The dwarf mongoose is a common critter that happens to be Africa's smallest carnivore.
These animals have grey fur and orange-brown undercoat, although the shade may be much lighter or darker from region to region. This, however, doesn’t it doesn’t really distinguish it from its brother and sister species. The dwarf mongoose is much smaller compared to other mongoose species, and this is generally what makes the difference in identifying it when spotted on a game drive or safari walk. To put this into perspective, the dwarf mongoose is the smallest carnivorous animal in Africa and weighs less than an average sized steak at a steakhouse, a mere 210 – 350g (7.4 – 12.3 oz.) on average.
Dwarf Mongooses can be found throughout a great portion of Africa south of the equator. Their range starts on the equator in parts of Kenya and also coastal Somalia where water is a scarce resource, down through Mozambique and parts of Zimbabwe, Botswana, Namibia, Zambia and Angola to the northern parts of South Africa where the Kruger National Park is situated. Like other species of mongoose, they also typically don’t coincide with desert areas, and this can be seen by their absence in the Namib Desert. They can typically only be found in areas with elevations lower than 2000 m from sea-level.
Dwarf Mongooses are in a very stable state as a species and are in no current harm when pondering the future of their conservation and the survival of their species. In area where they really flourish, namely open savanna or woodland areas, they can be found in astonishingly high numbers. Their population density in areas like this typically falls around 30 members on every square kilometer of land. It is mainly their smaller distribution range and preference for certain habitats and areas that excludes them from the running for most common species of mongoose, although most species of mongoose are labeled least concern.
Open savanna, woodland and grassland areas or regions are where these very adorable yet surprisingly feisty carnivores are most frequently found, and in great numbers. Areas like the plains of the Serengeti or the grasslands near Satara in the Kruger National Park are the perfect setting in which to find these small creatures as they inspect termite mounds or simply rest on them. When they are put in the perfect environment they are easily the most common carnivore or small mammal around. Their diet of snakes, birds, rodents and insects gives them an advantage given the only real competition they deal with is other species of mongoose.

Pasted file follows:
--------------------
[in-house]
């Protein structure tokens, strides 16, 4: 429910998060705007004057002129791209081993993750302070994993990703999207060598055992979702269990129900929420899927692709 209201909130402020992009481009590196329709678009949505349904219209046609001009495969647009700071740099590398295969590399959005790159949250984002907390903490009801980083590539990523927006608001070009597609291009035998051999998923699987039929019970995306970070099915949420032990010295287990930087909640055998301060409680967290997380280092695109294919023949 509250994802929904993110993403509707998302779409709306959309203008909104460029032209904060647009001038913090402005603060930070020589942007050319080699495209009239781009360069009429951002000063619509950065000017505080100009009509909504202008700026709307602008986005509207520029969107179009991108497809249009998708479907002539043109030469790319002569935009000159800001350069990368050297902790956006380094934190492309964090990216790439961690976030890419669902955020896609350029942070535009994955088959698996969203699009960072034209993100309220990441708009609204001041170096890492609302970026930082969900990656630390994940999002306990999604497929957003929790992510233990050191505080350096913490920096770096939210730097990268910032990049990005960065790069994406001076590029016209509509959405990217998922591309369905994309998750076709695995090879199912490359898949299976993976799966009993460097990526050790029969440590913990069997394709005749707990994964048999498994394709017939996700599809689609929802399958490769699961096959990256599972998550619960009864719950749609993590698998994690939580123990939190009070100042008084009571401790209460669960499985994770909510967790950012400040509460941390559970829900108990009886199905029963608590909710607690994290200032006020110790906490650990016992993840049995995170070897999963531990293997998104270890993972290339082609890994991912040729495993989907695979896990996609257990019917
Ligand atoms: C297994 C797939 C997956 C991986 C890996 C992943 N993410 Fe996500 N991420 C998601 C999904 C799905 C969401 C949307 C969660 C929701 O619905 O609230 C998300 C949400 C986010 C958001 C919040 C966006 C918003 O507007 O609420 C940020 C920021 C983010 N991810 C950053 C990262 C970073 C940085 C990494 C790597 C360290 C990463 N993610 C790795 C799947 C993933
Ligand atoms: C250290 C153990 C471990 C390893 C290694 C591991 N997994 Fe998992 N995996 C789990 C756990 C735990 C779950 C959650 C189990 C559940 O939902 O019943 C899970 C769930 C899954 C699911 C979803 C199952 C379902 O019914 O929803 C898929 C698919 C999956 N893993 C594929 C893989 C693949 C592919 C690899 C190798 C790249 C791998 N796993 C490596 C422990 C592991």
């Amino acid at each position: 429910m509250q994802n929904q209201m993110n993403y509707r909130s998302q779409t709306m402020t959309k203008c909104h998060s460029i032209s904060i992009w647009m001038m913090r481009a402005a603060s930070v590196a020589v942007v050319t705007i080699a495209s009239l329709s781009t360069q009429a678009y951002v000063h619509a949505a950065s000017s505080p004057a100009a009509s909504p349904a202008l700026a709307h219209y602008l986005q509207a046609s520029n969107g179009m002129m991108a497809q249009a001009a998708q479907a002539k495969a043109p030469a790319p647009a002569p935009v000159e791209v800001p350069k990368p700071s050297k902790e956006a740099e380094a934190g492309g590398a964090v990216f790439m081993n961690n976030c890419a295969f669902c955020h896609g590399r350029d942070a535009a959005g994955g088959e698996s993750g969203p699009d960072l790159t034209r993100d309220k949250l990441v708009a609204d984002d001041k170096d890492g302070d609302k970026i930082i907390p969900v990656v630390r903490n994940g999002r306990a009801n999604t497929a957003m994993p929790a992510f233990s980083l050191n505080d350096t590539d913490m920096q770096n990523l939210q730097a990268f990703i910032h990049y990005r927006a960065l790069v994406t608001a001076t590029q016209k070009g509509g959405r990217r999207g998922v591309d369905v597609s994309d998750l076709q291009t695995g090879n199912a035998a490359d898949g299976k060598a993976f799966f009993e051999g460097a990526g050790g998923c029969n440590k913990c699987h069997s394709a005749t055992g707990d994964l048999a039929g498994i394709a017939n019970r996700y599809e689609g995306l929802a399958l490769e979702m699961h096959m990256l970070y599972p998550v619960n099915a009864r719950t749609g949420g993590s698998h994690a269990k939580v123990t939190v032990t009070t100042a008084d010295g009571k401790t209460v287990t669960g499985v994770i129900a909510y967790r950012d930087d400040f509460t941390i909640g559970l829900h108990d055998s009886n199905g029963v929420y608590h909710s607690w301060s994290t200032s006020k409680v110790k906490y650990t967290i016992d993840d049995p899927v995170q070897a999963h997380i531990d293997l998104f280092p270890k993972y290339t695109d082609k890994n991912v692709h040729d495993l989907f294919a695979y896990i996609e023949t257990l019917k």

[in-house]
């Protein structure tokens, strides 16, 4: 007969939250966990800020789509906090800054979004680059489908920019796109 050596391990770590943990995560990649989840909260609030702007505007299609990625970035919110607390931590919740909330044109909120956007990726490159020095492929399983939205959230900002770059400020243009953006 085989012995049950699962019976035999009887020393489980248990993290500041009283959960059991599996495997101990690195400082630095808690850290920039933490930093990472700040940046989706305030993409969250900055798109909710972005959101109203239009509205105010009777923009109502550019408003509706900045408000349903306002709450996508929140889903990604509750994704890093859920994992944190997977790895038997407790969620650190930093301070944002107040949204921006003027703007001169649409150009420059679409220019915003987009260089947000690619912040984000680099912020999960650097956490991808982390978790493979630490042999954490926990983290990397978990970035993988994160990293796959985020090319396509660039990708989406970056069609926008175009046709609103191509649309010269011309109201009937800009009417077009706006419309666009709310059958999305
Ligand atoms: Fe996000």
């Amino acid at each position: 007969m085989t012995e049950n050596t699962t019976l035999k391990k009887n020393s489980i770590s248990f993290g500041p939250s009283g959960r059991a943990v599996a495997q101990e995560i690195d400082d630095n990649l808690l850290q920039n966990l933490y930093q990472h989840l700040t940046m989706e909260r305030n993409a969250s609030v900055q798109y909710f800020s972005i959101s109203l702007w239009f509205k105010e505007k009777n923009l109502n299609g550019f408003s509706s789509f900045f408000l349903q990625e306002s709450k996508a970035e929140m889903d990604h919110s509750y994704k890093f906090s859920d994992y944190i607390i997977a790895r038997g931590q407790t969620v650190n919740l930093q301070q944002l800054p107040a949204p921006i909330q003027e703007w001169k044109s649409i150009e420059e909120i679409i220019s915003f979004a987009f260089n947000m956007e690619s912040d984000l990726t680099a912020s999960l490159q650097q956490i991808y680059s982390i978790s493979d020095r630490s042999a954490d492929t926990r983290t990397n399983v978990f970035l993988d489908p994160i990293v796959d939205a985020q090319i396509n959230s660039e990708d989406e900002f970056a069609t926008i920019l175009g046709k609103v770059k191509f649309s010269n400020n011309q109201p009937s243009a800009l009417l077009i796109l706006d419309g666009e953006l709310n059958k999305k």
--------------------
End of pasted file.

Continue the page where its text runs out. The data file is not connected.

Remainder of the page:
These small creatures form a type of community in which they groom and care for each other, made up with both related and unrelated members and a supreme or dominant breeding pair. They remain territorial creatures however. On average these little packs have 8 or 9 members, of whom most are female, typically around 3 to 4, 2 to 3 members are generally adult males and then the remaining 2 to 3 are juveniles. Each member of the pack fulfills a different social role and helps the clan as a whole to survive through this intricate system. The oldest pair within the pack is the dominant pair, and they are privileged, being able to exclusively produce all the young that make up the next generation of dwarf mongoose for the pack.
Dwarf Mongooses are diurnal, meaning they are most active during the day time, and for this reason they can and are more frequently seen. They are very easily motivated or put off by the state of the weather, with a temperate day higher on the list and a thunder shower a call for some rest. They interact sexually and on a social level shortly after retrieving food or hunting for the day. When foraging they keep communication lines very much open, and constantly talk to each other. The calls they make are quite high pitched, and there are distinct differences between calls with different meanings.
When in heat, the external genitals of female mongooses become a slightly redder shade than usual, and swell quite a bit in a period that lasts an average of 4 days. Females conceive as early as 15 months of age, just over a year old. Courtship begins when the male starts licking and smelling the females swollen genitals. They then chase each other and groom each other before copulation actually starts when the male decides to take his chance and mount. This may happen over 100 times during the course of the 4-day mating period, but only roughly 20 of these will be complete. A litter of 1 – 6 young will be born a few weeks after the pair mated. This cycle may be repeated 2 to 3 times a year.
A pack of dwarf mongoose that encounter a predator out in the open typically don’t employ the ‘stick together’ strategy, mainly due to their size which will inevitably make any intentions of intimidation fall apart. Instead they go for the flight option, getting shelter as quickly and swiftly as possible and making lots of noise in the process to alert other animals in the near vicinity. Eagles like the large Martial Eagle are the most common members of a habitat which feed on mongooses, and this can be seen by their fearful reactions when an eagle is sighted.
South Africa boasts exceptional diversity as a travel destination.
Botswana travel typically comprises eco-friendly safari experiences.
Namibia is a vast desert country that offers unforgettable safaris.
Zambia's most sought-after safari areas are South Luangwa and Kafue National Park.
Zimbabwe offers an extraordinary perspective of the Victoria Falls.
Mozambique is known for its tropical splendor and pristine coral reefs.